Tuesday, July 7, 2009

Black Rock Desert - Day 2

It's day two out here on the playa in the Black Rock Desert.

Things did not start off early again this morning. There was still a lot to do to prepare the Eagle for its first run. I watched, and later helped John Winchester pack the high speed parachute that would be used to slow the vehicle on a speed run.

As John was finishing his work, a small plane buzzed the base camp and then did some nifty maneuvers around the edge of the desert.

This turned out to be none other than Vicki Cruse, the 2007 US National Aerobatic Champion. She's here to see the North American Eagle and may actually make a run in the vehicle later this week. It turns out that the women's land speed record is a rather sedate 318 miles per hour. So she could actually set a new record in the Eagle if conditions permit.

Finally, after hours of preparation, they're finally ready to fire up the jet engine for the first time this week. They tow the vehicle out from its protective structure, position it out on the playa, and hook up the auxiliary power unit, or huffer cart, used to start the engine.

Ed goes through some last minute instructions, first with his direct support team, and then with all of the ground personnel, those of us out here working with the team or covering the event, and the collection of spectators. Although this first run will be at low speed, safety is still of utmost importance. People need to know what to do if the vehicle veers off course, there's a fire, or some other unexpected event.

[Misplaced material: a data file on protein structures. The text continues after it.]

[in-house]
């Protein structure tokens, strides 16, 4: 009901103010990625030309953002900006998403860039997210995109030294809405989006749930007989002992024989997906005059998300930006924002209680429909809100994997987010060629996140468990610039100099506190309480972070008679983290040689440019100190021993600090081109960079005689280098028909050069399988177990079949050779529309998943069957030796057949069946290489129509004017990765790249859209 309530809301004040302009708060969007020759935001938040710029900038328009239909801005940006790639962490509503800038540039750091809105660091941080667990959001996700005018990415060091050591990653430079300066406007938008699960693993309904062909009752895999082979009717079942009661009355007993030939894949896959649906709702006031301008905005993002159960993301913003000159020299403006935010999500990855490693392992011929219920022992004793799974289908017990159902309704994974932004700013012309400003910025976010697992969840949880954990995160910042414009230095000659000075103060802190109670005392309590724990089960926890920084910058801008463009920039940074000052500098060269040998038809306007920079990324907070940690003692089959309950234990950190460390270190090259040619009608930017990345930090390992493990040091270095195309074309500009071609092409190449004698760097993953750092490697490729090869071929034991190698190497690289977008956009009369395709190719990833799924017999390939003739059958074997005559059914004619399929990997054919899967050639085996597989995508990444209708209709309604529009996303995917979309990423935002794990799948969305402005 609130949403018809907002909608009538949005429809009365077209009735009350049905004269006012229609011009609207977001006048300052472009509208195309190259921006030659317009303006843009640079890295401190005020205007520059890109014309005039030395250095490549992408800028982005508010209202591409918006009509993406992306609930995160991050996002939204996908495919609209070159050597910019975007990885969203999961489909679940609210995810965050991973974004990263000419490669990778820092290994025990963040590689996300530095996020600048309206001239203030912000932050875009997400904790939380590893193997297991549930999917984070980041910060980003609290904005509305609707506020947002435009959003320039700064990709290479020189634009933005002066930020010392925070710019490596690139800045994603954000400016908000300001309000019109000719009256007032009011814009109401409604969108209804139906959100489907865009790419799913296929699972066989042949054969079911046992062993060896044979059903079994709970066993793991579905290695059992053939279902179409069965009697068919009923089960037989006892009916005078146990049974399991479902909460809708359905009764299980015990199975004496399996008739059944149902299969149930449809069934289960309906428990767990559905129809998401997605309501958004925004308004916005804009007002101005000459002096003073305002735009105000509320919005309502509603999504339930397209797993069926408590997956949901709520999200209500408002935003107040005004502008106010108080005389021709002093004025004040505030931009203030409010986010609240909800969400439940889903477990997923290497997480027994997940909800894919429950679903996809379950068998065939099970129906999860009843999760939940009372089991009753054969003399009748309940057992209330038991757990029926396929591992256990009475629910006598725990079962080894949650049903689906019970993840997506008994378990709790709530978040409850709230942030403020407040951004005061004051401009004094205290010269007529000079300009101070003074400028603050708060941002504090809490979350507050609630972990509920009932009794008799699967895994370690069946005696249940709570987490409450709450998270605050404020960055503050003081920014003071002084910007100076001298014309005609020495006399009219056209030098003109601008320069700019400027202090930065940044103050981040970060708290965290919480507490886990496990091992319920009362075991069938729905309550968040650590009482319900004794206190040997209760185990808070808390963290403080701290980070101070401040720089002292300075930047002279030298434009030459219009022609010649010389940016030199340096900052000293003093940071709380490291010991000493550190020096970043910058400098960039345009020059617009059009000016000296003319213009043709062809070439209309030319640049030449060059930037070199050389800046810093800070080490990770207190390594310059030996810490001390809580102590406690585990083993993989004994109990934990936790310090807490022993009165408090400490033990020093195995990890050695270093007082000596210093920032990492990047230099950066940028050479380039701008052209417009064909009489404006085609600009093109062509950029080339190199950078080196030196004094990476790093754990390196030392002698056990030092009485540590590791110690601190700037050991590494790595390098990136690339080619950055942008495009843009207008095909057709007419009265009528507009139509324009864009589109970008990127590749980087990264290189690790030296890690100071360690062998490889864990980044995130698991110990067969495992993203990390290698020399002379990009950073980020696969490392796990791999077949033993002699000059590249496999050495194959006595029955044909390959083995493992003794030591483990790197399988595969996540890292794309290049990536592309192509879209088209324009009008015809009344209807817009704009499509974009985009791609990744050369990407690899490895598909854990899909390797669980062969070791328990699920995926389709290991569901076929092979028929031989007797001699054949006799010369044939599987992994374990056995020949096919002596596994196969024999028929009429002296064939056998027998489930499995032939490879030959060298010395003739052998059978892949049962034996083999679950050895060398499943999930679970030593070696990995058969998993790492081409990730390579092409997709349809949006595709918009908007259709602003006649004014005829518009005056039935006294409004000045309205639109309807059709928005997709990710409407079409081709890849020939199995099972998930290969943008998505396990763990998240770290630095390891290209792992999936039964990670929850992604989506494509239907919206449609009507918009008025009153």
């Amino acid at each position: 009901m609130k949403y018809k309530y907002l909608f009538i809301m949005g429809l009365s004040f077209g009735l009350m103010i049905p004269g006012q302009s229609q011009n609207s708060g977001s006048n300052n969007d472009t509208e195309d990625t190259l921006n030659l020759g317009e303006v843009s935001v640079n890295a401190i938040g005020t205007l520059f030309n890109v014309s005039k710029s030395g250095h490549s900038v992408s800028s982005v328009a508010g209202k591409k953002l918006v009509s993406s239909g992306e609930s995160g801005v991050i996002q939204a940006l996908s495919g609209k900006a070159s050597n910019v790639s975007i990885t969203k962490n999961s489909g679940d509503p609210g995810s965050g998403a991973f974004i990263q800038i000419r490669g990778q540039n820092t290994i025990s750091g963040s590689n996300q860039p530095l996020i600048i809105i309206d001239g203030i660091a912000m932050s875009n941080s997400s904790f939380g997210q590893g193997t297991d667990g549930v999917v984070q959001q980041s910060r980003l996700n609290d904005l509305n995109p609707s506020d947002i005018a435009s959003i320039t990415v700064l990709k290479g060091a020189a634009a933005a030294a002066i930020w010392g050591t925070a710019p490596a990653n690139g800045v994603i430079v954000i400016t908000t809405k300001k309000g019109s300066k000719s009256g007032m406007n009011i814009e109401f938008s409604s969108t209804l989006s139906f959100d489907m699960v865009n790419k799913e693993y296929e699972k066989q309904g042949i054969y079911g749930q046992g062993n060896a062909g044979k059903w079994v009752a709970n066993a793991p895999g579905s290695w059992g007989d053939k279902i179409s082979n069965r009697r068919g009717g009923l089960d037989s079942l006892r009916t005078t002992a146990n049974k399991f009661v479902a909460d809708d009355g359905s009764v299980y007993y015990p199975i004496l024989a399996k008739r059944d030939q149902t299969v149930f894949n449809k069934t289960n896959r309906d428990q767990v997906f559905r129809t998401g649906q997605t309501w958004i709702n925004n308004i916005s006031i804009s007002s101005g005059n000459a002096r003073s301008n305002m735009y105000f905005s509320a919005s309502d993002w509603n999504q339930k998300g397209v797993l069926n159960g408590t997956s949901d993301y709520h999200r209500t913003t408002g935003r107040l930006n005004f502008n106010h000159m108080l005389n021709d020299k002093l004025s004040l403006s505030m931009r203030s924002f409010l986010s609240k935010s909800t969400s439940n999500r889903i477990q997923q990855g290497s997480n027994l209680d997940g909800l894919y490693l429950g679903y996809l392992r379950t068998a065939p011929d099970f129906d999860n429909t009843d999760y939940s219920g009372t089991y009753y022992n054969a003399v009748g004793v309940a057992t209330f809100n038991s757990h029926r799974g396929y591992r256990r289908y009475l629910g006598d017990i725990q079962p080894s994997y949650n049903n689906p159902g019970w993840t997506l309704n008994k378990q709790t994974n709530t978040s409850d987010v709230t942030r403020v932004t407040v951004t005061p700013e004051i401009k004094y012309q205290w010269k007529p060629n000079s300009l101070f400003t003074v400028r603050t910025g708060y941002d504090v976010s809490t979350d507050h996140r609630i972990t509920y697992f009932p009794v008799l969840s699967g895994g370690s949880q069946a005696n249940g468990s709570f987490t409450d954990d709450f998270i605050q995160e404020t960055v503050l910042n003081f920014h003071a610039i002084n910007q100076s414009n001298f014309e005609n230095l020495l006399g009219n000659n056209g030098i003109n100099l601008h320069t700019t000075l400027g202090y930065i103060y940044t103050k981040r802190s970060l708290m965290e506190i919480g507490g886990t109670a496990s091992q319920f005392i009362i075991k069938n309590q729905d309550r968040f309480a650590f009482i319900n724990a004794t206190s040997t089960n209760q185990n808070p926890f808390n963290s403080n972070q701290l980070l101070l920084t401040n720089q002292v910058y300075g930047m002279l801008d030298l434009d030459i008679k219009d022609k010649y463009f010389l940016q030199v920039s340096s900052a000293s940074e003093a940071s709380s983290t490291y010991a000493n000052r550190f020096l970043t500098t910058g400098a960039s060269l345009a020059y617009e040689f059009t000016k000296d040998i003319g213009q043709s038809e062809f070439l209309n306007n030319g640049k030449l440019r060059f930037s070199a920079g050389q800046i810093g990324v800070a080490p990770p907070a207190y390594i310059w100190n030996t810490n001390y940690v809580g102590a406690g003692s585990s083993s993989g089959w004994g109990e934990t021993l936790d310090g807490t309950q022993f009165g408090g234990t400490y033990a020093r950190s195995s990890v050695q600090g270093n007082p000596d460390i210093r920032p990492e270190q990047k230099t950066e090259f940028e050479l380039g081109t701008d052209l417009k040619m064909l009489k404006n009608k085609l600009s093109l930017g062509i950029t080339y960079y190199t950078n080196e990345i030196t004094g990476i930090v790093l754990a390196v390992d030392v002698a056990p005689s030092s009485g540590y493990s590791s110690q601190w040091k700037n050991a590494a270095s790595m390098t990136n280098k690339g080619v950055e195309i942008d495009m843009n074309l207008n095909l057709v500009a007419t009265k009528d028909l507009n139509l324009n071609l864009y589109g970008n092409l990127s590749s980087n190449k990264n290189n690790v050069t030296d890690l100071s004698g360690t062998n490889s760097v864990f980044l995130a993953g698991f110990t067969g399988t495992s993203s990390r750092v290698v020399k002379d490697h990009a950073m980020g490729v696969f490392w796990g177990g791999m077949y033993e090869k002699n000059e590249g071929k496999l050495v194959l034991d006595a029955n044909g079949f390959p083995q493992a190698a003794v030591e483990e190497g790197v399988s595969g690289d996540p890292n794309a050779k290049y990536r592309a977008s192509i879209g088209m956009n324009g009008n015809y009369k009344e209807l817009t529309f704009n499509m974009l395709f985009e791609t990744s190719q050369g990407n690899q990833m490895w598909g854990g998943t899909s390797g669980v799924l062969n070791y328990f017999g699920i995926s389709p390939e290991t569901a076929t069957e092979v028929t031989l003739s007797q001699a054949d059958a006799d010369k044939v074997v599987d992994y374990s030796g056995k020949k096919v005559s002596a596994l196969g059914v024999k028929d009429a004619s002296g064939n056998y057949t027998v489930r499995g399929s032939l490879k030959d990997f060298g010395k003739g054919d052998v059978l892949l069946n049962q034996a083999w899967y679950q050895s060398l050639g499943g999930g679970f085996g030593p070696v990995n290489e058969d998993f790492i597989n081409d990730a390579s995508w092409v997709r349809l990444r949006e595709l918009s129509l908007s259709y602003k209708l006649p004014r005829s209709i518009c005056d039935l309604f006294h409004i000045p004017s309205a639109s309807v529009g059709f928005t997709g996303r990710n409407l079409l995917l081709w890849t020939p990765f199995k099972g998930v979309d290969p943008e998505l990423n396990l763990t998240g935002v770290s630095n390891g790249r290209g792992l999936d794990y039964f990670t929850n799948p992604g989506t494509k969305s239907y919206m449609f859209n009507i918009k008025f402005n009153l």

Finally, Ed climbs aboard and gets buckled in.

The team goes through the final check list. It turns out that there are several problems at start up. First, during an initial engine start, the vehicle fails to switch over to the on board generator when the ground power is removed. Then, when it's time to start up for the actual run, the engine fails to start on the first two attempts. Then, on the third attempt, the low speed parachute canister opens and part of the chute comes out. The team initially calls for an engine shut down, but there's already a fire in the engine due to fuel pooling from the first two unsuccessful starts, so they continue to spool the engine up and then, once it's running, simply remove the parachute, which won't be needed for this run anyway.

I get to ride in one of the chase vehicles, and shoot video from the rear seat. I won't get to edit that video and post it until after I return from this trip (assuming the video camera survives the dust).

Speaking of surviving the dust, by the time the vehicle is returned to the shelter, the wind is howling at around 40mph. Everything is coated in a layer of tan dust. My cameras are a mess. My car is no longer green. I actually am a bit concerned that all of my photographic gear will make it through the week. Its all going to get a thorough cleaning tonight, and then I'm going to bed. The plan is to do another run early tomorrow morning, before the wind picks up.

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